Writing That Novel: The Paranormal Method

Writing That Novel: The Paranormal Method
Let’s face it, none of us know what happens when we die. Since time began all manner of perfectly intelligent, sane people have been investigating the possibility of an afterlife and spirit contact, and who’s to say that, just because they’re in a minority, they haven’t hit on something?

So how could spirituality and psychic ability help you get that book written?

1. Just talk to the dead

When is a psychic like a historical novelist?

As riddles go it’s not quite up there with any of Lewis Carroll’s, admittedly, but at least it has an answer: “Always, if you ask Hilary Mantel.”

Mantel, who once visited a psychic out of curiosity, thinks the two professions have a lot in common: “You talk to the dead one way or another, and you make it pay.”

She has said that she’s ambivalent about the existence of ghosts, but her memoir does feature an anecdote about encountering an evil spirit in the garden when she was seven.

2. Write it ‘automatically’

In her 2005 novel Saving Fish from Drowning, Amy Tan’s protagonist is a ghost whose story is told through ‘automatic writing’, a method whereby spirits get their messages out by ‘speaking’ through the hand of a psychic.

Tan wrote that the novel was inspired by a collection of real automatic writings, though she later recanted this claim.

Automatic writing as a phenomenon was first reported in the 19th century, when Spiritualism was at its peak. Plenty of women were making good livings out of psychic abilities, including Achsa Sprague, a medium from Vermont who was also a women’s rights campaigner, an abolitionist and a poet.

According to her biographer, her poems tended to focus on freedom and liberty when she was writing them herself, but became ‘spontaneous expressions of spiritual anguish’ when they were produced via automatic writing.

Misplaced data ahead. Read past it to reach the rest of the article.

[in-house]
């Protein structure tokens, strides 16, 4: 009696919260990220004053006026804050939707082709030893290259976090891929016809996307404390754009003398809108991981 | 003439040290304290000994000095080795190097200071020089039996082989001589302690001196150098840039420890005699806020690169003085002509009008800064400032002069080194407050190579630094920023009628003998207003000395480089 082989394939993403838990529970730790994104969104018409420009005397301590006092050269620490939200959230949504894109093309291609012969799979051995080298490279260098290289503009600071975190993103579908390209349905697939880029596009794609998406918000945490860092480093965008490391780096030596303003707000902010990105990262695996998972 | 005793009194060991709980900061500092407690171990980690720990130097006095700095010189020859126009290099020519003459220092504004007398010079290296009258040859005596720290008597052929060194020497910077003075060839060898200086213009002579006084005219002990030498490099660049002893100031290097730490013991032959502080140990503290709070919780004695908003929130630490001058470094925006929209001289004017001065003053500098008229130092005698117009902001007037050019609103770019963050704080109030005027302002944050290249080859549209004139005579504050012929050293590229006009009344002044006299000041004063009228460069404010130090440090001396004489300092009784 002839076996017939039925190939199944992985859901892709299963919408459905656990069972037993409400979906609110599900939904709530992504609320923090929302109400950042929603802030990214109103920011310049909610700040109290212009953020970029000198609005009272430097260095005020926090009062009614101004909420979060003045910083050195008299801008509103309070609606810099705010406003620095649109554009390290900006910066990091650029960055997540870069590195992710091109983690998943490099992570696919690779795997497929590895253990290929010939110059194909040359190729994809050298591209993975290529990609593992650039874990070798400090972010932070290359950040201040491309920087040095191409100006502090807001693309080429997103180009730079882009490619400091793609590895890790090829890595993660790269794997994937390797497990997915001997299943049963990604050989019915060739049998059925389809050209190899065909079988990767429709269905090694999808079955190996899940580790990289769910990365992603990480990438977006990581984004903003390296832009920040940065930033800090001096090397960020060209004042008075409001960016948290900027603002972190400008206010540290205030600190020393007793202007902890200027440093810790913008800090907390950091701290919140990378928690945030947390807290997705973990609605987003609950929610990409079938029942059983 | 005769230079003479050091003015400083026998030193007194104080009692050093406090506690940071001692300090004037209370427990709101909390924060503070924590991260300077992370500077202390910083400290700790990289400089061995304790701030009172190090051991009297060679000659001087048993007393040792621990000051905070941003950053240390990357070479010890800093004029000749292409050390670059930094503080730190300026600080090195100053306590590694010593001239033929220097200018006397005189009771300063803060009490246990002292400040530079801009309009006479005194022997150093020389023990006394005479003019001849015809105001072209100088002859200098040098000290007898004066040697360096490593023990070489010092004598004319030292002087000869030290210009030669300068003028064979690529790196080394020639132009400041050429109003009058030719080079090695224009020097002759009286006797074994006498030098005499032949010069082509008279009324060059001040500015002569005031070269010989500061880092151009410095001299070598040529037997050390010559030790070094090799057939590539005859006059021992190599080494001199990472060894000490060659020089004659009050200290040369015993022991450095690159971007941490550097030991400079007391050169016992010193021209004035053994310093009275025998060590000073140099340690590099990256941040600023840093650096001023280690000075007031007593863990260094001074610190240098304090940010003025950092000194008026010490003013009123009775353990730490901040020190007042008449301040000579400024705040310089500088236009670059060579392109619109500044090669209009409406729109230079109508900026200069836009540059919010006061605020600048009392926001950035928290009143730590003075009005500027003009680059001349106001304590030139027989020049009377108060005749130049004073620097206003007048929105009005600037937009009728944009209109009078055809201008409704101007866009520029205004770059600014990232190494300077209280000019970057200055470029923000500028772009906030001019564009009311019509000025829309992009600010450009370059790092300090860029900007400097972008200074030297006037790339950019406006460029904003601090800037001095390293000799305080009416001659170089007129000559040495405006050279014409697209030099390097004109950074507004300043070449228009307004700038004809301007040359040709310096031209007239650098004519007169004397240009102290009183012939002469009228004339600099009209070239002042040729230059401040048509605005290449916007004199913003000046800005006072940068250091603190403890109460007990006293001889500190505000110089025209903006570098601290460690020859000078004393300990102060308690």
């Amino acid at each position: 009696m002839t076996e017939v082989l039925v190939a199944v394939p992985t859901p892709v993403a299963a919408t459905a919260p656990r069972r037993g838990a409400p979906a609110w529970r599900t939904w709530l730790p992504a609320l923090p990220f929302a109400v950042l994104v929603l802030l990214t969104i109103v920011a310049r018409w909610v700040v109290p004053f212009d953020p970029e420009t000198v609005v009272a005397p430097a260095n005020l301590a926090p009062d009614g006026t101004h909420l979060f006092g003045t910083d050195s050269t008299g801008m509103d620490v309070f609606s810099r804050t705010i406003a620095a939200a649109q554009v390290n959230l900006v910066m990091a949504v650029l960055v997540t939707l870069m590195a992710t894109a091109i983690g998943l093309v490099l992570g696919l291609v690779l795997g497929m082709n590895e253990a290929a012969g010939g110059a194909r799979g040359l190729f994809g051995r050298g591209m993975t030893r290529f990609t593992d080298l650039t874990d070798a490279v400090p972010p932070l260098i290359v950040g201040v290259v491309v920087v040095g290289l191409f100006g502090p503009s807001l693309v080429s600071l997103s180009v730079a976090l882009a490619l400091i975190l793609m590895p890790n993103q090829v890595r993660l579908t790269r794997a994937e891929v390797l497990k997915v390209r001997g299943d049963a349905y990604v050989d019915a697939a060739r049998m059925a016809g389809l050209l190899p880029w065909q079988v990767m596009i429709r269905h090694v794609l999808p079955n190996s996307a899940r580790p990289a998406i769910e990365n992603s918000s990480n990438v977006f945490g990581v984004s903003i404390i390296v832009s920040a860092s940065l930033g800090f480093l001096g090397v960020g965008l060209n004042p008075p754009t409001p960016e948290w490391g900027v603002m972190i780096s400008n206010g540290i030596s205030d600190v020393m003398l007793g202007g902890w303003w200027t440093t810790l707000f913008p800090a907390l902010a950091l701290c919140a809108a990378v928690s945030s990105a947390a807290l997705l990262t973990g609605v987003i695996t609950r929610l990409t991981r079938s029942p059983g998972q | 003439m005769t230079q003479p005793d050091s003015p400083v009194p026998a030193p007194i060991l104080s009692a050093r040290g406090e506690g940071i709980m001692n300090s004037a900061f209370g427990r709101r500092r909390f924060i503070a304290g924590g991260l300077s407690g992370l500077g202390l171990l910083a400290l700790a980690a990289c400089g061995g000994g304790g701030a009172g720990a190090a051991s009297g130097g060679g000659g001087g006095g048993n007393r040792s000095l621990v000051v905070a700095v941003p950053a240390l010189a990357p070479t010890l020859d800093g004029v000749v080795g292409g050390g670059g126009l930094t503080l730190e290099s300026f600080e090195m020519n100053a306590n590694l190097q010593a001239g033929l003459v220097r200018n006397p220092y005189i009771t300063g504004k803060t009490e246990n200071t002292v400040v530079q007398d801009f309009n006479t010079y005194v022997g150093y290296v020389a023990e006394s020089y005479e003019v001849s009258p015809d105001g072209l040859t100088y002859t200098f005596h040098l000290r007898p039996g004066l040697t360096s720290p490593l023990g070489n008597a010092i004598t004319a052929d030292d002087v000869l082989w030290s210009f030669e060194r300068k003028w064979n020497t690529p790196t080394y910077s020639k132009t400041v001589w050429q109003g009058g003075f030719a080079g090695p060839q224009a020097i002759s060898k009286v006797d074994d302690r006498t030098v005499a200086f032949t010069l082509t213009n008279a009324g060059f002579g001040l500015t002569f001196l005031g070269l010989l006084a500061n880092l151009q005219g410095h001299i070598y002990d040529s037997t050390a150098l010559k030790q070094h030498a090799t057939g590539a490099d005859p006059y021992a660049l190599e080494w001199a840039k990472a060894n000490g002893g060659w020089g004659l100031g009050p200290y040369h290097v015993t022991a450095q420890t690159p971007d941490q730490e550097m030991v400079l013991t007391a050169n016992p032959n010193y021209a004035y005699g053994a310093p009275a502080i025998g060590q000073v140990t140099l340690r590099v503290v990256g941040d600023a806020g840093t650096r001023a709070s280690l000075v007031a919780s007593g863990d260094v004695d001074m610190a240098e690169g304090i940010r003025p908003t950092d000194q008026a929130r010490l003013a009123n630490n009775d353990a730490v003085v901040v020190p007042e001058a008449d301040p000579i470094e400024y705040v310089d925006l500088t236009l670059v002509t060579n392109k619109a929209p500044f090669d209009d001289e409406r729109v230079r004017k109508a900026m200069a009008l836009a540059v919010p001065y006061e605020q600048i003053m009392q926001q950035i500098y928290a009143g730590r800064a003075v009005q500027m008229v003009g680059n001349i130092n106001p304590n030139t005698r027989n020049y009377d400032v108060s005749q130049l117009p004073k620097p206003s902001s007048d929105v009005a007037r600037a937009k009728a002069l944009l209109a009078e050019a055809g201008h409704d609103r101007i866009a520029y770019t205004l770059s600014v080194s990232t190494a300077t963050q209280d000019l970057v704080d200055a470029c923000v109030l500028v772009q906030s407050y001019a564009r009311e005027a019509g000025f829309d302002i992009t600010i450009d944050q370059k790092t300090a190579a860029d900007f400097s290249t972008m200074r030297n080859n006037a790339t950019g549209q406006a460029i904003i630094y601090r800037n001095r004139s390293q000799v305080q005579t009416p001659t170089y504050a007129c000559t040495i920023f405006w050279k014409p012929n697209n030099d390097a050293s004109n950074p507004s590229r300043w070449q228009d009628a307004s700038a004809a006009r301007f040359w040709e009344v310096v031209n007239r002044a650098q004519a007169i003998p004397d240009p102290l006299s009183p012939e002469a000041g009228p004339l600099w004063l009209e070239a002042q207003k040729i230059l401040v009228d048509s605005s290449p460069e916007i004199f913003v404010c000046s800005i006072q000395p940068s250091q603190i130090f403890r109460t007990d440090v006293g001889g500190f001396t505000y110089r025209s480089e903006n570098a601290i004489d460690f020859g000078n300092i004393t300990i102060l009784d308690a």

Spirit channelling apparently caused Sprague to write a 4,600 line poem in six days, though the biography doesn’t say whether it was any good.Many writers, including A S Byatt, have said their books sort of wrote themselves, though if you go with F. Scott Fitzgerald’s assertion that “Great books write themselves, only bad books have to be written” then spirits have exclusively great taste.

3. Use your spirit guides

Hilary Mantel’s wonderfully bleak satire Beyond Black tells the story of a medium, Alison, whose spirit guide Maurice is a mega pain in the arse.

Amy Tan’s have been rather more helpful, particularly her grandmother, who died from an opium overdose. In a story Tan wrote early in her career, the protagonist committed suicide that way – proof, Tan’s mother believed, that Grandma had visited, and confirmed that her death wasn’t an accident.

“Over the years,” Tan says, “I have included other details in my writing I could not possibly have known on my own: a place, a character, a song. Sometimes their clues have come so plentifully, they’ve made me laugh”.

Chilean author Isabel Allende lived with the spirit of her clairvoyant grandmother while she was growing up. Her grandparents were the starting point for her 1982 novel The House of the Spirits, which features a clairvoyant as one of its main characters.

4. Visit the Akashic library

The Akashic Records is supposedly a compendium of everything that’s ever happened and ever will happen, that’s stored, inconveniently, on the astral plane.

Elizabeth Chadwick, a historical novelist whose 20+ novels are set mostly in 11th/12th century England, says that with the support of a psychic called Alison King she ‘accesses’ The Records to delve into the thoughts and personalities of her characters.

“Of course,” she says, “such psychic observation is not permissible in the body of conventional historical research.” “Imagine,” she continues, “feeling the emotions of the characters and tuning in to their thoughts…  It’s all out there, waiting.”

Sounds like a source that most historical novelists would kill for.

So the lesson here is to keep your options open. Other contemporary writers known to believe in ghosts include Charlaine Harris and Susan Hill, and Sarah Waters doesn’t ‘disbelieve’, so you’d be in good company.

Jennie Gillions